However, Mystique is far more present in the flesh of Raven Darkholme for the first two acts of the film.  Her natural body only appears without her consent until the time comes to actually fight Apocalypse on the ground.

Prior to that, though, we learn a lot about her reasons for being uncomfortable with that body.  In the intervening ten years between Days of Future Past and Apocalypse, Mystique has become hypervisible.  The reality of her body comes with scores of politicization and opinions put onto her body by others.

Like a trans person who has come out of the closet to find that now everyone they know comes to them about the smallest trans-related issue, Mystique has become a public face to a whole slew of mutant-related issues.

Mystique is tired, burned out by her own visibility.  She draws strength, however, when the young mutants remind her that that moment of revelation meant the world to them.  Her sacrifice of her privacy showed them that they were not alone.

No surprise, then, that Mystique chooses to stay and lead the X-Men at the end of the film.  Her survival and leadership set an example that is desperately needed for her people.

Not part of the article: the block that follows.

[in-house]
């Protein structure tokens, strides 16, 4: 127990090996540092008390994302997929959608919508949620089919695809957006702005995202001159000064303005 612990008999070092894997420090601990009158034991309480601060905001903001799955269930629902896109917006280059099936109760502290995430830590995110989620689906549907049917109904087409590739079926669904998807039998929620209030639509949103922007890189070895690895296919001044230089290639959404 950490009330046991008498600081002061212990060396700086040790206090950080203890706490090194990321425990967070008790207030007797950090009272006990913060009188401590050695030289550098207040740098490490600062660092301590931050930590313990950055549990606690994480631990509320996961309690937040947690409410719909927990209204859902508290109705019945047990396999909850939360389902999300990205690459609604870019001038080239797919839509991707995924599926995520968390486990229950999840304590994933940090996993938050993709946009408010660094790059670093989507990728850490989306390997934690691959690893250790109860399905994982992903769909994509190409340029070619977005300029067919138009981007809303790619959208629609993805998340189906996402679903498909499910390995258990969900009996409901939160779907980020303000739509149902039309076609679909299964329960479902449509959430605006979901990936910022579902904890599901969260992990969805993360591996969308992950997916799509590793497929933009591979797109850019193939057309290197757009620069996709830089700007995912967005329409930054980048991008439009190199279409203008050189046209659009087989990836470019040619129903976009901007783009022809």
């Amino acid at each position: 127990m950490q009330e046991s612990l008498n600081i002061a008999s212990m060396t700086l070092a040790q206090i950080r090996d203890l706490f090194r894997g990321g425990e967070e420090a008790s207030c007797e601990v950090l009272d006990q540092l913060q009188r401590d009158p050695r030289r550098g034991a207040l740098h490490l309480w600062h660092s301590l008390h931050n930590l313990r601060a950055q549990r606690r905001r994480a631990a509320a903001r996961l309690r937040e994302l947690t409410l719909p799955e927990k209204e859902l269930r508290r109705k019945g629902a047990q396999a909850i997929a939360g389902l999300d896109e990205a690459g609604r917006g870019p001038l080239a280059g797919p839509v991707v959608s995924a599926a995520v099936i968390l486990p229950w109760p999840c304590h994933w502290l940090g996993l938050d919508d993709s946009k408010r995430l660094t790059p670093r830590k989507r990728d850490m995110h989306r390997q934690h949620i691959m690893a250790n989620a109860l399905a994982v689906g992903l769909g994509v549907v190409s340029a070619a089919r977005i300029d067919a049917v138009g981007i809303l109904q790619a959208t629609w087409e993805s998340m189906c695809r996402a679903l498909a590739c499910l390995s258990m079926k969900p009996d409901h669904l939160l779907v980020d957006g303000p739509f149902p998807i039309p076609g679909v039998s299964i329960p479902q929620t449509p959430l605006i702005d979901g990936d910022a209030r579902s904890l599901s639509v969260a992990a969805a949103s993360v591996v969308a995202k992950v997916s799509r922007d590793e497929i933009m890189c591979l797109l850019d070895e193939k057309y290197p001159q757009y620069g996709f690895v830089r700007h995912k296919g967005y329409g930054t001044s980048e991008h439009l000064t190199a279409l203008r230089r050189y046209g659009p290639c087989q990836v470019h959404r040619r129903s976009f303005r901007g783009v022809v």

Overall, Mystique’s arc in the most recent three X-Movies very much parallels her to the experiences of trans people.  Notions of passing, of being in or out of the closet, and the hypervisibility that comes with being publicly ‘other’ are all dealt with extensively in her story.

My hope is that later installments of the franchise will choose to explore this more explicitly — Mystique would be an excellent character to ‘make’ canonically transgender.  But, until then?  Her story can allegorically give hope to trans kids who never get to see themselves as anything but jokes or monsters.

After all, that’s what she did for me.

Murphy Leigh

Murphy is a vaguely femininish malady who spends most of their time worshipping at the altars of Lois Lane, Chloe Sullivan, Jean Grey, and Wanda Maximoff. Their first confirmable event-memory is Princess Leia at the start of A New Hope. Has more in common with Lex Luthor than Lex Luthor would probably like to admit.

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  • Carley Scott

    There’s actually a scene in the first movie that makes this pretty explicit. When she propositions Magneto, he refuses until she shows him the reality of her body, at which point he declares her perfect. There’s a very strong trans allegory here — you don’t have to be “passing” to be beautiful or sexy.